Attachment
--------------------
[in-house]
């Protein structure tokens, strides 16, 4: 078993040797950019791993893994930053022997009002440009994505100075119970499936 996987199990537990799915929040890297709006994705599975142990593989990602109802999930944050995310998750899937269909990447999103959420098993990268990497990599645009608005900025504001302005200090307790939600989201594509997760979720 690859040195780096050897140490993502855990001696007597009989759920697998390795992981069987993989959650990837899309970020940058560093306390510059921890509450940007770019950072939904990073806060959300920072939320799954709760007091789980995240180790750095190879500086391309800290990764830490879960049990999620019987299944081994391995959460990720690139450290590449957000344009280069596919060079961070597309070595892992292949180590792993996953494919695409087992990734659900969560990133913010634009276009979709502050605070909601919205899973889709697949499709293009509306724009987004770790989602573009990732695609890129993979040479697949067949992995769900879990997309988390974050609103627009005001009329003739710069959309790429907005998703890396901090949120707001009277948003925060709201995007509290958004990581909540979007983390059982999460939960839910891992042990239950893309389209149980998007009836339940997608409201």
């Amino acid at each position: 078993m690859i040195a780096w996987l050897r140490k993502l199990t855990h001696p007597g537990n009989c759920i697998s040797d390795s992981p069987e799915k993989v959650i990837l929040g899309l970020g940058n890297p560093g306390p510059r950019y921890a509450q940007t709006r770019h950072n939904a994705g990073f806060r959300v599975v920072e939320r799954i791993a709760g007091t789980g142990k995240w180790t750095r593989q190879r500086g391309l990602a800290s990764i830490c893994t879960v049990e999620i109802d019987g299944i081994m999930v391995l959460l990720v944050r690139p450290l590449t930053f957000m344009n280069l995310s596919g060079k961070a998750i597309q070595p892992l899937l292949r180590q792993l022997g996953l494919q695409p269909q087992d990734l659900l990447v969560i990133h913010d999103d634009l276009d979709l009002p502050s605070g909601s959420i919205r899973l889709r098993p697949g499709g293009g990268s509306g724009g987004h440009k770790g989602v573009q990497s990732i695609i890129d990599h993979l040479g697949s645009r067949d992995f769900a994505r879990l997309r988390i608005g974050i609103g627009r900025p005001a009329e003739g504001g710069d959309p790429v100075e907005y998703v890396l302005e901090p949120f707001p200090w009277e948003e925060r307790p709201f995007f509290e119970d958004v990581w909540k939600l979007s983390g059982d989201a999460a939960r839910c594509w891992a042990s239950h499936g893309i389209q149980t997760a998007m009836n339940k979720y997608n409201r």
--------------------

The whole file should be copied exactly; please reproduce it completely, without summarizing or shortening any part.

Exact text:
[in-house]
């Protein structure tokens, strides 16, 4: 078993040797950019791993893994930053022997009002440009994505100075119970499936 996987199990537990799915929040890297709006994705599975142990593989990602109802999930944050995310998750899937269909990447999103959420098993990268990497990599645009608005900025504001302005200090307790939600989201594509997760979720 690859040195780096050897140490993502855990001696007597009989759920697998390795992981069987993989959650990837899309970020940058560093306390510059921890509450940007770019950072939904990073806060959300920072939320799954709760007091789980995240180790750095190879500086391309800290990764830490879960049990999620019987299944081994391995959460990720690139450290590449957000344009280069596919060079961070597309070595892992292949180590792993996953494919695409087992990734659900969560990133913010634009276009979709502050605070909601919205899973889709697949499709293009509306724009987004770790989602573009990732695609890129993979040479697949067949992995769900879990997309988390974050609103627009005001009329003739710069959309790429907005998703890396901090949120707001009277948003925060709201995007509290958004990581909540979007983390059982999460939960839910891992042990239950893309389209149980998007009836339940997608409201």
């Amino acid at each position: 078993m690859i040195a780096w996987l050897r140490k993502l199990t855990h001696p007597g537990n009989c759920i697998s040797d390795s992981p069987e799915k993989v959650i990837l929040g899309l970020g940058n890297p560093g306390p510059r950019y921890a509450q940007t709006r770019h950072n939904a994705g990073f806060r959300v599975v920072e939320r799954i791993a709760g007091t789980g142990k995240w180790t750095r593989q190879r500086g391309l990602a800290s990764i830490c893994t879960v049990e999620i109802d019987g299944i081994m999930v391995l959460l990720v944050r690139p450290l590449t930053f957000m344009n280069l995310s596919g060079k961070a998750i597309q070595p892992l899937l292949r180590q792993l022997g996953l494919q695409p269909q087992d990734l659900l990447v969560i990133h913010d999103d634009l276009d979709l009002p502050s605070g909601s959420i919205r899973l889709r098993p697949g499709g293009g990268s509306g724009g987004h440009k770790g989602v573009q990497s990732i695609i890129d990599h993979l040479g697949s645009r067949d992995f769900a994505r879990l997309r988390i608005g974050i609103g627009r900025p005001a009329e003739g504001g710069d959309p790429v100075e907005y998703v890396l302005e901090p949120f707001p200090w009277e948003e925060r307790p709201f995007f509290e119970d958004v990581w909540k939600l979007s983390g059982d989201a999460a939960r839910c594509w891992a042990s239950h499936g893309i389209q149980t997760a998007m009836n339940k979720y997608n409201r």